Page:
Maiden voyage to Manchester
As we reported in the spring edition of the Tardis Times, we’re increasing the fleet with the acquisition of new tankers. Recognising that the Tardis tanker is the work horse of our fleet, three brand new vehicles have arrived and gone swiftly into service.
We had the chance to join one of them on its first day in service with veteran Tanker Captain Andy.
Our destination Manchester. Sadly, the sun did not have its hat on which always makes for better pictures, but at least the rain stopped in time for our arrival in this fair city.
Our mission, to remove groundwater from a small but deep pit that had flooded on a construction site.
Straightforward enough, though we had to ensure the sludge and solids such as bricks at the bottom of the pit didn’t get pulled up into the tanker, as we’d arranged for disposal of simple uncontaminated groundwater some miles away in Irlam.
We discovered that emptying a tanker using just gravity over employing a pump is much slower than how we filled the tanker, the drain was a yawn inducing 6 litres per second.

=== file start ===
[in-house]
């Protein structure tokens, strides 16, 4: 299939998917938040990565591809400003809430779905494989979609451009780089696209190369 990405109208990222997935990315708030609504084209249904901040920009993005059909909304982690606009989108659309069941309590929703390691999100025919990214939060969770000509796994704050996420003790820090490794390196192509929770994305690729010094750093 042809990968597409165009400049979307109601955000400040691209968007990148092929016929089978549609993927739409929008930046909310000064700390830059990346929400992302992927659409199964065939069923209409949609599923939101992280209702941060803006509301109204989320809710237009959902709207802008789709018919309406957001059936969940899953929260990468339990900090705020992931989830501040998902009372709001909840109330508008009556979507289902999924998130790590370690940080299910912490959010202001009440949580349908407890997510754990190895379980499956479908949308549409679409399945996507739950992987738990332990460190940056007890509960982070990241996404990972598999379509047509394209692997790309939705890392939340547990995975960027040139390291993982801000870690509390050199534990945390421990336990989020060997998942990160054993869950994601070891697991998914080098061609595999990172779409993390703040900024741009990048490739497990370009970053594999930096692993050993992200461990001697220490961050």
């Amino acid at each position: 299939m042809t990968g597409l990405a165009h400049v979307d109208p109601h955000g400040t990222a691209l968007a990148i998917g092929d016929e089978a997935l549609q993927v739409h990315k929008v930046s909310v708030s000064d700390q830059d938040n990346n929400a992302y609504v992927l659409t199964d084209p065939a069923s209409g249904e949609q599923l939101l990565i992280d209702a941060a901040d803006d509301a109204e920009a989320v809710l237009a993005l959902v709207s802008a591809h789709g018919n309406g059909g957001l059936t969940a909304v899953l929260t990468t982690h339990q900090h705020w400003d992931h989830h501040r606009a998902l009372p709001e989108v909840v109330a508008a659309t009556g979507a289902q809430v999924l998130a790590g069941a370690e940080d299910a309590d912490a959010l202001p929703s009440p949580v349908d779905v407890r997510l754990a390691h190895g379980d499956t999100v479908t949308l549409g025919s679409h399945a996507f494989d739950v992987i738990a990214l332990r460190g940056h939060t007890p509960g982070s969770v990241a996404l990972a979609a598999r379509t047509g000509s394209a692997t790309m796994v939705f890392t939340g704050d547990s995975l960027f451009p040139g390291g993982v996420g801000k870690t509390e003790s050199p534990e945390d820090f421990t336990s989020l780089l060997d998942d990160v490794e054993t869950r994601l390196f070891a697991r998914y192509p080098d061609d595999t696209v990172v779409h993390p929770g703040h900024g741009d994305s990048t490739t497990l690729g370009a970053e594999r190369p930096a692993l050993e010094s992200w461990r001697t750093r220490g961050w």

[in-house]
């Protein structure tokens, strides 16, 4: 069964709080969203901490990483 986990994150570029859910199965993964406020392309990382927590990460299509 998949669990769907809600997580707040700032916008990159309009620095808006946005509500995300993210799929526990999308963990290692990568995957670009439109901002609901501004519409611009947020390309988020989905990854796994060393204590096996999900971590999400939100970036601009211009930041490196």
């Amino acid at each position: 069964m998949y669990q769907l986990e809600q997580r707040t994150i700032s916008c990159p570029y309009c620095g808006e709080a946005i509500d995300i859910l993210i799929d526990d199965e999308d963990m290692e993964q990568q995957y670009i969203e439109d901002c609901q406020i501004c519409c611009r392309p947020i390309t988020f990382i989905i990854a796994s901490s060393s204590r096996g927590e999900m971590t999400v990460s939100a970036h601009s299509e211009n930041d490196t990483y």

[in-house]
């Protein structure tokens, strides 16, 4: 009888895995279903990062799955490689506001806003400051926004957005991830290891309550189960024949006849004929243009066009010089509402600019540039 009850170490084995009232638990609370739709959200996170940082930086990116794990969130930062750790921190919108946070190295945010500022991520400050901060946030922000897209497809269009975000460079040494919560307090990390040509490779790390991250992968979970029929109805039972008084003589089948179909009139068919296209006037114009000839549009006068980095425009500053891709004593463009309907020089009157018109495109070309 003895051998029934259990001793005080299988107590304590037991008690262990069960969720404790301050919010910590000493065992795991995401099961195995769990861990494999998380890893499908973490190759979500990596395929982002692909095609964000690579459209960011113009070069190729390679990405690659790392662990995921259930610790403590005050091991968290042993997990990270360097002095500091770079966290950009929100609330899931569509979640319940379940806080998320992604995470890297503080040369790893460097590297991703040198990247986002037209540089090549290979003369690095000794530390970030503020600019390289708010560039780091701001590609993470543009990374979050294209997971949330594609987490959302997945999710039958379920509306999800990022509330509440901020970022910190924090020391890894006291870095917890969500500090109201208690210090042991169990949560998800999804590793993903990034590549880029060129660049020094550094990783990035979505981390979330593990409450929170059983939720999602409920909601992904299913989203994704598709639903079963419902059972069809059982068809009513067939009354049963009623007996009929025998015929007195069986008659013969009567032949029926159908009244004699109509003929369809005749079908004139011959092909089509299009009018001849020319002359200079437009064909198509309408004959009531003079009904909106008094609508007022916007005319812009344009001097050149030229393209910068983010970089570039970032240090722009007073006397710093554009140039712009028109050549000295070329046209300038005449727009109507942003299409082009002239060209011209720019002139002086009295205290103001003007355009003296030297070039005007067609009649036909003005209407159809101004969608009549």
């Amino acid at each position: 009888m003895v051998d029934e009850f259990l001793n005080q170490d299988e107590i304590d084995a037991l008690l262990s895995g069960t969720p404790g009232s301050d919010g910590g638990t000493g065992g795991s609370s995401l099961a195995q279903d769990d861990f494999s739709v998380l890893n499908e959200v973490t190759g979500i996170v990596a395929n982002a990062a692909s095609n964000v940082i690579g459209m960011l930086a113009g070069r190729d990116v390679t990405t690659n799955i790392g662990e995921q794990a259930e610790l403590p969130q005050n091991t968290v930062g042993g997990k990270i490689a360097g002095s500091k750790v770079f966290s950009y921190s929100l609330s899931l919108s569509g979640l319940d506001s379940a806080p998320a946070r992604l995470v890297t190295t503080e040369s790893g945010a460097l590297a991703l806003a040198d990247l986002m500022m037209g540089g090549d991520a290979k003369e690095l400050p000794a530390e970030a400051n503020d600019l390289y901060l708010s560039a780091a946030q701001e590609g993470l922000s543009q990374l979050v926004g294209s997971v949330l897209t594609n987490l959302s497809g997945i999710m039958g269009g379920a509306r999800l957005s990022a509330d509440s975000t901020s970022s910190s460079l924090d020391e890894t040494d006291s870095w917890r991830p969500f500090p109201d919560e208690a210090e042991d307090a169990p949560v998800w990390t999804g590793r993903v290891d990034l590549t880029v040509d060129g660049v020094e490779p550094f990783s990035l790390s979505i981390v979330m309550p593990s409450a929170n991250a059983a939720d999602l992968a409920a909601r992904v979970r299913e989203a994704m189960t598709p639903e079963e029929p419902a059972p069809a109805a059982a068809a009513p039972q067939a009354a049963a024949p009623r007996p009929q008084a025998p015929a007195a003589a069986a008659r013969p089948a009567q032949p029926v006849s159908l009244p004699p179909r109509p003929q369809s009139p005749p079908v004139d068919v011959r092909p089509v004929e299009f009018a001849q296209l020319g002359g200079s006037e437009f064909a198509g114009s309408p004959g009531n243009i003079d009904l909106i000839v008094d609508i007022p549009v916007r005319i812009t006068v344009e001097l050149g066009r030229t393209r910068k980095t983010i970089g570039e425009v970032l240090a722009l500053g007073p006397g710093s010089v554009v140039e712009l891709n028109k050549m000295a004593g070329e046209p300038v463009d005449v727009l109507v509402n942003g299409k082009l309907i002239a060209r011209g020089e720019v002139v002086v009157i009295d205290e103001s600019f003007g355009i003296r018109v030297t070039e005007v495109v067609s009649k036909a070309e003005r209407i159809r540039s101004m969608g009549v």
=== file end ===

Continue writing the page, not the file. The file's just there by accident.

Then, it was back to site to remove more water, almost emptying the original pit, before turning our attention to a secondary water channel running behind it, which was leeching water and refilling the pit we’d already emptied.
The tanker coped admirably and we were booked to return the next day to remove more water from the site.
All Tardis tankers kitted out to FORS Silver standard
Like all Tardis tankers, this one is kitted out to FORS Silver standard, as the company is now proudly accredited to this level of the Fleet Operator’s Recognition Scheme, a huge contribution to road safety, combining the employment of technology and training of HGV drivers.
The new tanker will soon be on our regular runs, emptying construction waste tanks, welfare and toilet blocks around the Midlands and beyond. Rather like the other tankers on the fleet, this new baby is hard to miss with its orange and green livery and distinctive Tardis branding.
We are aware via our social media and Flickr streams that there are “Tardis Taggers” out there, who send us photos and alerts when they see our vehicles.
This included TV presenter Spencer Kelly of BBC Click technology programme, who photographed one of the fleet somewhere in London and enquired (like a thousand others before him), is it bigger on the inside?
That of course would be telling…